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Early Diagnosis, Treatment Make Seeing Clearly with AMD a Reality

Retina Specialists Urge Public to Learn More During Age-Related Macular Degeneration Awareness Month

News Release -- CHICAGO (January 26, 2021) – Less than twenty years ago, most people diagnosed with advanced age-related macular degeneration (AMD) were destined to become legally blind. Today, advances in the diagnosis and treatment of AMD made possible by retina specialists allow many patients with advanced AMD to keep reading, driving and enjoying their independence.

AMD, a disease that affects the small central area of the retina known as the macula, is the leading cause of vision loss in older Americans. Eleven million people in the United States have some form of AMD. There are two major types of AMD, wet and dry. Most patients have early or intermediate dry AMD which can remain stable for a lifetime or can slowly degrade vision. Around ten percent of patients with intermediate AMD will develop wet AMD, an advanced form of AMD in which abnormal, leaking blood vessels develop beneath the macula and can cause rapid and severe vision loss in one or both eyes.

During February’s Age-Related Macular Degeneration Awareness Month, the American Society of Retina Specialists (ASRS) and its members encourage the public to learn the risk factors, signs, and symptoms of AMD and to seek early diagnosis and treatment if symptoms appear in order to safeguard their sight.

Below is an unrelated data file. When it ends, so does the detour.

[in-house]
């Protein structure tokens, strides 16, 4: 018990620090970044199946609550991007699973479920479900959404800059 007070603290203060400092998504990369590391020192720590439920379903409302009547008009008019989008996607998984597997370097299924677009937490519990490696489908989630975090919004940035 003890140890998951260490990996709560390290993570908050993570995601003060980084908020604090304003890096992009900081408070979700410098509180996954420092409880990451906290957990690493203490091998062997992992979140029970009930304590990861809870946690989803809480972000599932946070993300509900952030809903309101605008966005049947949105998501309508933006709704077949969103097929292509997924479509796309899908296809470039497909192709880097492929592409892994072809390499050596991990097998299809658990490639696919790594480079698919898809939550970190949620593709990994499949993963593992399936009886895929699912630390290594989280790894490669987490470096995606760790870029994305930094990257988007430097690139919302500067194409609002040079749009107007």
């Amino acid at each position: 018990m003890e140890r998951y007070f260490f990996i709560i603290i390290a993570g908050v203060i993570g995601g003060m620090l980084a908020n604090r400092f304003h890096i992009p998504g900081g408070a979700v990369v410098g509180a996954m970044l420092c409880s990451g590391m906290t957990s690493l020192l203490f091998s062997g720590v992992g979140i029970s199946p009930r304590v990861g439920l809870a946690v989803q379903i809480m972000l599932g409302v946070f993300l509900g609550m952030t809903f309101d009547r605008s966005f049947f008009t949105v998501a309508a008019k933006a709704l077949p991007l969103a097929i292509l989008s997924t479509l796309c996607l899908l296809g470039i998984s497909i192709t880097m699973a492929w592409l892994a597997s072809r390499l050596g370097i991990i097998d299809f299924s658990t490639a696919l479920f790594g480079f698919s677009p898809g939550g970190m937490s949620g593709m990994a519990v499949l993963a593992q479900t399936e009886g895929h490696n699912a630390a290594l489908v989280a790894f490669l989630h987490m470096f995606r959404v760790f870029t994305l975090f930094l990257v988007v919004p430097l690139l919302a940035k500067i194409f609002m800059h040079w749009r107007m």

“Advanced imaging technologies and new treatments for the wet form of AMD have ushered in an era of retinal care in which we can preserve and even improve many patients’ vision,” said ASRS President Carl C. Awh, MD. “The key, however, is early diagnosis and treatment by a retina specialist. Our current treatments, if administered early and regularly, can help patients maintain excellent vision for a lifetime.”

Liz Rundzieher credits knowing the risk factors and symptoms of AMD and seeking early treatment with saving her sight. AMD is powerfully influenced by genetics and Liz has a significant family history of AMD, including her mother and her aunt. Liz vividly recalls how her aunt, who suffered from advanced AMD, had to navigate her home by counting steps and feeling for furniture and doorways.

Fortunately, Liz did not share the same fate as her aunt. After she was diagnosed with early AMD, Liz was instructed to monitor her vision with an Amsler Grid, a simple method of home vision screening that takes less than a minute per day. For years, Liz stopped at her refrigerator every day and checked her familiar black and white grid to confirm that the vertical and horizontal lines appeared straight and there were no blurry areas or dark spots. On the day that the straight lines appeared wavy, Liz was frightened but she also knew what to do. She quickly contacted her eye doctor.

Liz was referred to a retina specialist and diagnosed with wet AMD. She was immediately started on a course of treatment that involved regular injections of medications into her eye. Thanks to her vigilance and to the prompt initiation of treatment, she maintains excellent vision to this day.

The American Society of Retina Specialists wants the public to take the following steps to guard against vision loss from AMD: